Korematsu v. the United States

The Rafu Shimpo: Ninth Circuit Civics Contest Focuses on JA Incarceration

SAN FRANCISCO — “Not to Be Forgotten: Legal Lessons of the Japanese Internment” is the theme of the 2017 Ninth Circuit Civics Contest, an essay and video contest open to high school students in the western U.S. and Pacific Islands.

TimesLedger: Survivors of Japanese internment camps see parallels today

Feb. 19th marks the 75th anniversary of Executive Order 9066, a 1942 decree from President Franklin D. Roosevelt that ordered the internment of Japanese Americans as well as some German and Italian nationals in American concentration camps during World War II.

The Charlotte Observer: Korematsu case: a ‘loaded weapon’ for discrimination

Between President Trump’s executive order barring anyone from seven majority-Muslim countries from the United States and his nomination of Neil Gorsuch to the U.S. Supreme Court, a milestone passed that few noticed. Fred Korematsu, who died in 2005, would have celebrated his 98th birthday. Fred Korematsu has an important connection to both of these presidential decisions, and it is one that needs to be considered by the Senate and the Court as they make their respective decisions on whether to confirm Judge Gorsuch and whether to allow the immigration ban to stand.

The Mercury News: Courts have to be able to review executive orders like Trump’s

When President Trump asserts the supremacy of his executive orders, unhampered by the power of “so-called judges” to review his actions, he disregards a foundational truth of U.S. constitutional law:  the independence of the judiciary.

Los Angeles Times: 75 years later, looking back at The Times' shameful response to the Japanese internment

Seventy-five years ago today, President Franklin Roosevelt signed Executive Order 9066, declaring parts of the United States to be military zones from which particular groups of people could be “excluded” for security reasons. The order set the stage for the relocation and internment, beginning the following month, of 120,000 people of Japanese ancestry, most of whom were American citizens living on the West Coast.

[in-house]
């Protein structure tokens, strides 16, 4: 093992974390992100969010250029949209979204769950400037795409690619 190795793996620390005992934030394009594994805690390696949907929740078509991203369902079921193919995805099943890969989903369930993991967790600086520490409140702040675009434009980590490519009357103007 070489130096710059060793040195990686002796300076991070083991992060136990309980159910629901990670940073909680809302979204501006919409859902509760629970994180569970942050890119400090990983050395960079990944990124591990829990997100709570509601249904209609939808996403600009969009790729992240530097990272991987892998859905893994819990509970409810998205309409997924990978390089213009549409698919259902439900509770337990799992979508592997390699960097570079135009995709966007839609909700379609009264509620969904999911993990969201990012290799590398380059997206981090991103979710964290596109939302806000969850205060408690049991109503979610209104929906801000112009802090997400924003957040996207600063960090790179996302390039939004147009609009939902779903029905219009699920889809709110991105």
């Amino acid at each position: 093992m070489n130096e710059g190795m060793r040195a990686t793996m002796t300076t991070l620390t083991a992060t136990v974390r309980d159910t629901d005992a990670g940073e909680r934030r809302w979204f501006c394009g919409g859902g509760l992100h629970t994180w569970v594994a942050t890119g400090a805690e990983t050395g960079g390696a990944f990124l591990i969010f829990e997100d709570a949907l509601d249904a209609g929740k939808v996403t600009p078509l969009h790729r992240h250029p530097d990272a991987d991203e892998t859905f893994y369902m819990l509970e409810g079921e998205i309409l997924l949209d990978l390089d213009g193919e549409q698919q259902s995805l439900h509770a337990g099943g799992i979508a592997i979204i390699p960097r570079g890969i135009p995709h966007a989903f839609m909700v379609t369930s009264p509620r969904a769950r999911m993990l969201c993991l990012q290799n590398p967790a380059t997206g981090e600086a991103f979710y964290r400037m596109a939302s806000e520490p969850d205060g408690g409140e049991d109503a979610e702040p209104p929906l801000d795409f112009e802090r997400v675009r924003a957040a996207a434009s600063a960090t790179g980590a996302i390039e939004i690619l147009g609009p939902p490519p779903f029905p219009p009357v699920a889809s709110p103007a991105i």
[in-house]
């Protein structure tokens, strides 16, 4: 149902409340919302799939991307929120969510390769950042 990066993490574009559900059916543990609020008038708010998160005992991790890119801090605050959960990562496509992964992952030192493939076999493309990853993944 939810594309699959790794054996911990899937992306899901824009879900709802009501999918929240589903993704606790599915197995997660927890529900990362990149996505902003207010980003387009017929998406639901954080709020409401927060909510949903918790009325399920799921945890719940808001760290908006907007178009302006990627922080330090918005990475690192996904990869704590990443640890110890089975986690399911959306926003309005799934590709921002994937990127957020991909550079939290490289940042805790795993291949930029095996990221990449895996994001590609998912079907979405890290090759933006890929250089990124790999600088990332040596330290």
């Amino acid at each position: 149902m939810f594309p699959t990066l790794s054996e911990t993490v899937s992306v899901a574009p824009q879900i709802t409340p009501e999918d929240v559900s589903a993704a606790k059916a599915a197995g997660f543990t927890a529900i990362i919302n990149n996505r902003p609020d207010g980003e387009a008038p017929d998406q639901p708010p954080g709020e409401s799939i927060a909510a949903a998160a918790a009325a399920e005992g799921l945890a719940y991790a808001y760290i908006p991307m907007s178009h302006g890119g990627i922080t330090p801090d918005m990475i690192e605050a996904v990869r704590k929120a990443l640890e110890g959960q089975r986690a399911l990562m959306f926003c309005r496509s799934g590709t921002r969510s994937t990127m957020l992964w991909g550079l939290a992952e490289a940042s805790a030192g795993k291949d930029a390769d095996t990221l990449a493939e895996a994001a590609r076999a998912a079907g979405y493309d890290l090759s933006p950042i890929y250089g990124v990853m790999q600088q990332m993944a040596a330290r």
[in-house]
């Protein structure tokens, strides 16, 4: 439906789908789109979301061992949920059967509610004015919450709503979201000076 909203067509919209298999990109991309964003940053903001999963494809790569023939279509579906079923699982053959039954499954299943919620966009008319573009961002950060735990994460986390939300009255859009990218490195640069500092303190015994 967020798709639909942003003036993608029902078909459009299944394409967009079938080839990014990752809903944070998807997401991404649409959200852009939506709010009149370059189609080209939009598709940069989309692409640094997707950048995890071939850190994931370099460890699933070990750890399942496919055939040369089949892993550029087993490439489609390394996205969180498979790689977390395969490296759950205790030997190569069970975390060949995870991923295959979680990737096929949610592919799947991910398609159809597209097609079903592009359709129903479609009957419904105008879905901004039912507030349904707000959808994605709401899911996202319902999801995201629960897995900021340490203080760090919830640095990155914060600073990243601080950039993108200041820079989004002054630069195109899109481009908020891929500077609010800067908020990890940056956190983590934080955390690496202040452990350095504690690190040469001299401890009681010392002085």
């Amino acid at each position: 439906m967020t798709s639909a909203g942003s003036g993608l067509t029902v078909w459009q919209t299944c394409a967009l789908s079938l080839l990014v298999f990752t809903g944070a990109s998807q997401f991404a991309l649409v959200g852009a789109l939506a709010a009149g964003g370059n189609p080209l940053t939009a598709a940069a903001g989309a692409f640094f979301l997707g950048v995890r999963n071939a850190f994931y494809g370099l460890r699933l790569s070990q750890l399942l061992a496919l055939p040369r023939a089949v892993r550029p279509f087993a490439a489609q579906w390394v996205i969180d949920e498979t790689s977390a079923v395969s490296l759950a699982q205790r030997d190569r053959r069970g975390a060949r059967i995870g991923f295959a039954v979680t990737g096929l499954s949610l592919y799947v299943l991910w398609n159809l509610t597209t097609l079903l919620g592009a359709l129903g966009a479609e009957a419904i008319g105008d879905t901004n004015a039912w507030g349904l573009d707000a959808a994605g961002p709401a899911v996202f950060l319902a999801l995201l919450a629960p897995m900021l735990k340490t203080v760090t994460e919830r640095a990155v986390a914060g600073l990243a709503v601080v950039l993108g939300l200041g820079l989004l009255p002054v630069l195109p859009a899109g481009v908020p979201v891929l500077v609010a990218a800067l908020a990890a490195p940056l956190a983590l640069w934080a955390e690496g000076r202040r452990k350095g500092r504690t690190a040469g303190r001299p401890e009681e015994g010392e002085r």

St. Louis Post-Dispatch: From Roosevelt to Trump, Japanese Americans see similarity in executive orders signed 75 years apart

In 1944, the majority of Supreme Court justices agreed that the nation’s security concerns outweighed the Constitution’s promise of equal rights.

The New York Times: When Lies Overruled Rights

When President Trump signed an executive order temporarily banning travel from seven majority Muslim countries, he hurled us back to one of the darkest and most shameful chapters of American history. Executive orders that go after specific groups under the guise of protecting the American people are not only unconstitutional, but morally wrong. My father, and so many other Americans of Japanese descent, were targets of just such an order during World War II.

The Modesto Bee: 75 years after World War II Internments, Japanese Americans Hope History Will Not Repeat

Seventy-five years ago, the U.S. government rounded up tens of thousands of Valley residents and sent them to internment camps.

The Washington Post: The Supreme Court reviewed an executive order. Its decision still haunts the country.

The documents would expose everything: the racism inherent in the president’s executive order, the cynical politics behind it, the lies told in court to defend it.

The Fresno Bee: Fresno State exhibits focus on 75th anniversary of Japanese American internment order

Fresno State will host a series of events over two months commemorating the 75th anniversary of Executive Order 9066, which led to the confinement of Japanese immigrants and Japanese Americans.